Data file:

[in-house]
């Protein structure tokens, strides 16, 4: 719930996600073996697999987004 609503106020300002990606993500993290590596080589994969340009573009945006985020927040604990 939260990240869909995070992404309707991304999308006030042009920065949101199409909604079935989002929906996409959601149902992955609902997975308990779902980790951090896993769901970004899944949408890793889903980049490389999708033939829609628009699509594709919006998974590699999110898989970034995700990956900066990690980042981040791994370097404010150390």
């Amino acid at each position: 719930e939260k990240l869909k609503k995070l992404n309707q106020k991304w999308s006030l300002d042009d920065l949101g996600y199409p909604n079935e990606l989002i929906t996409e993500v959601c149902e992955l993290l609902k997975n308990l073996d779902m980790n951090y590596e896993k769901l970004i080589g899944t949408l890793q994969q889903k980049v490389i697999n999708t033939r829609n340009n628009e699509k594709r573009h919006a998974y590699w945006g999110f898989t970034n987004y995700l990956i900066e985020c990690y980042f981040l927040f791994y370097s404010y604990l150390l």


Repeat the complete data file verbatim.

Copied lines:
[in-house]
């Protein structure tokens, strides 16, 4: 719930996600073996697999987004 609503106020300002990606993500993290590596080589994969340009573009945006985020927040604990 939260990240869909995070992404309707991304999308006030042009920065949101199409909604079935989002929906996409959601149902992955609902997975308990779902980790951090896993769901970004899944949408890793889903980049490389999708033939829609628009699509594709919006998974590699999110898989970034995700990956900066990690980042981040791994370097404010150390």
């Amino acid at each position: 719930e939260k990240l869909k609503k995070l992404n309707q106020k991304w999308s006030l300002d042009d920065l949101g996600y199409p909604n079935e990606l989002i929906t996409e993500v959601c149902e992955l993290l609902k997975n308990l073996d779902m980790n951090y590596e896993k769901l970004i080589g899944t949408l890793q994969q889903k980049v490389i697999n999708t033939r829609n340009n628009e699509k594709r573009h919006a998974y590699w945006g999110f898989t970034n987004y995700l990956i900066e985020c990690y980042f981040l927040f791994y370097s404010y604990l150390l």